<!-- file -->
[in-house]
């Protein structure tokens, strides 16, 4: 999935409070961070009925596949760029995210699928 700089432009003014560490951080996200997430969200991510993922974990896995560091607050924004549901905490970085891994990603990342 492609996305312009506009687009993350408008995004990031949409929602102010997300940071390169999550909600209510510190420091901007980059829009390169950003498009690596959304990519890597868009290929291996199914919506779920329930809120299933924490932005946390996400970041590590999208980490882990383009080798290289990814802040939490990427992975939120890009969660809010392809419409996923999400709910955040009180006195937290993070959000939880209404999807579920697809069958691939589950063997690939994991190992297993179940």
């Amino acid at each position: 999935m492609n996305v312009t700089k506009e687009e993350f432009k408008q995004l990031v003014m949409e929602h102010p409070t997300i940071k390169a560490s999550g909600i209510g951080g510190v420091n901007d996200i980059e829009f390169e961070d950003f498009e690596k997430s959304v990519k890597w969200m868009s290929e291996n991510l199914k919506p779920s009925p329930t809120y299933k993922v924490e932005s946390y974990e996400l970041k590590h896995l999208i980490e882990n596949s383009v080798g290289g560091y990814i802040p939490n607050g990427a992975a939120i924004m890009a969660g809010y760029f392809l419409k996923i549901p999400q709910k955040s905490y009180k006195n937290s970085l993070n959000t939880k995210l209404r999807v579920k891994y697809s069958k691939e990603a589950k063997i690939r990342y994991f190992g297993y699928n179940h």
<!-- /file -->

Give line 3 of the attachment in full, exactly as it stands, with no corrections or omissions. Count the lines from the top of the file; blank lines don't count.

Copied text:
């Amino acid at each position: 999935m492609n996305v312009t700089k506009e687009e993350f432009k408008q995004l990031v003014m949409e929602h102010p409070t997300i940071k390169a560490s999550g909600i209510g951080g510190v420091n901007d996200i980059e829009f390169e961070d950003f498009e690596k997430s959304v990519k890597w969200m868009s290929e291996n991510l199914k919506p779920s009925p329930t809120y299933k993922v924490e932005s946390y974990e996400l970041k590590h896995l999208i980490e882990n596949s383009v080798g290289g560091y990814i802040p939490n607050g990427a992975a939120i924004m890009a969660g809010y760029f392809l419409k996923i549901p999400q709910k955040s905490y009180k006195n937290s970085l993070n959000t939880k995210l209404r999807v579920k891994y697809s069958k691939e990603a589950k063997i690939r990342y994991f190992g297993y699928n179940h």